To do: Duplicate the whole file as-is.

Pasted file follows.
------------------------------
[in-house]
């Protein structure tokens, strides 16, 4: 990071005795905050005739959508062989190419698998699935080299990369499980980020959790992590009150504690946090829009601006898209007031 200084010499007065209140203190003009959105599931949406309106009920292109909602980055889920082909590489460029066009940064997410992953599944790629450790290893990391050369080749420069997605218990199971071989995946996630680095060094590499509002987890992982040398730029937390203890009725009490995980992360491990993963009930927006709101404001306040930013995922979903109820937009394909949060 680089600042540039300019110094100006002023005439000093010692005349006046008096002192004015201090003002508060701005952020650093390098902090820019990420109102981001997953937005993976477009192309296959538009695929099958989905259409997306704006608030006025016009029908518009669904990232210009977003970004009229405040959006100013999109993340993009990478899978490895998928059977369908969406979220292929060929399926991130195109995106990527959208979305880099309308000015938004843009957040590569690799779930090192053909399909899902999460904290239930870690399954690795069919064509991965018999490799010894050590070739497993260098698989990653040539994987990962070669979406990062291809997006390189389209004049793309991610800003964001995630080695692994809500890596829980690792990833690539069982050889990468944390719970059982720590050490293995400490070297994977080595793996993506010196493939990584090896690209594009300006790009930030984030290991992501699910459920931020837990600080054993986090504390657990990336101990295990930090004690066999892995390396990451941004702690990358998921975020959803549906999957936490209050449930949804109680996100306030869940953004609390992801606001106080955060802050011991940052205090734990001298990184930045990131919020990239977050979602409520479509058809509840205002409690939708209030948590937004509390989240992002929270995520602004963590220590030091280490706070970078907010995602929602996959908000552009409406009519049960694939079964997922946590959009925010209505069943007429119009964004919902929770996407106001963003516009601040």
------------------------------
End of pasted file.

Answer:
[in-house]
């Protein structure tokens, strides 16, 4: 990071005795905050005739959508062989190419698998699935080299990369499980980020959790992590009150504690946090829009601006898209007031 200084010499007065209140203190003009959105599931949406309106009920292109909602980055889920082909590489460029066009940064997410992953599944790629450790290893990391050369080749420069997605218990199971071989995946996630680095060094590499509002987890992982040398730029937390203890009725009490995980992360491990993963009930927006709101404001306040930013995922979903109820937009394909949060 680089600042540039300019110094100006002023005439000093010692005349006046008096002192004015201090003002508060701005952020650093390098902090820019990420109102981001997953937005993976477009192309296959538009695929099958989905259409997306704006608030006025016009029908518009669904990232210009977003970004009229405040959006100013999109993340993009990478899978490895998928059977369908969406979220292929060929399926991130195109995106990527959208979305880099309308000015938004843009957040590569690799779930090192053909399909899902999460904290239930870690399954690795069919064509991965018999490799010894050590070739497993260098698989990653040539994987990962070669979406990062291809997006390189389209004049793309991610800003964001995630080695692994809500890596829980690792990833690539069982050889990468944390719970059982720590050490293995400490070297994977080595793996993506010196493939990584090896690209594009300006790009930030984030290991992501699910459920931020837990600080054993986090504390657990990336101990295990930090004690066999892995390396990451941004702690990358998921975020959803549906999957936490209050449930949804109680996100306030869940953004609390992801606001106080955060802050011991940052205090734990001298990184930045990131919020990239977050979602409520479509058809509840205002409690939708209030948590937004509390989240992002929270995520602004963590220590030091280490706070970078907010995602929602996959908000552009409406009519049960694939079964997922946590959009925010209505069943007429119009964004919902929770996407106001963003516009601040």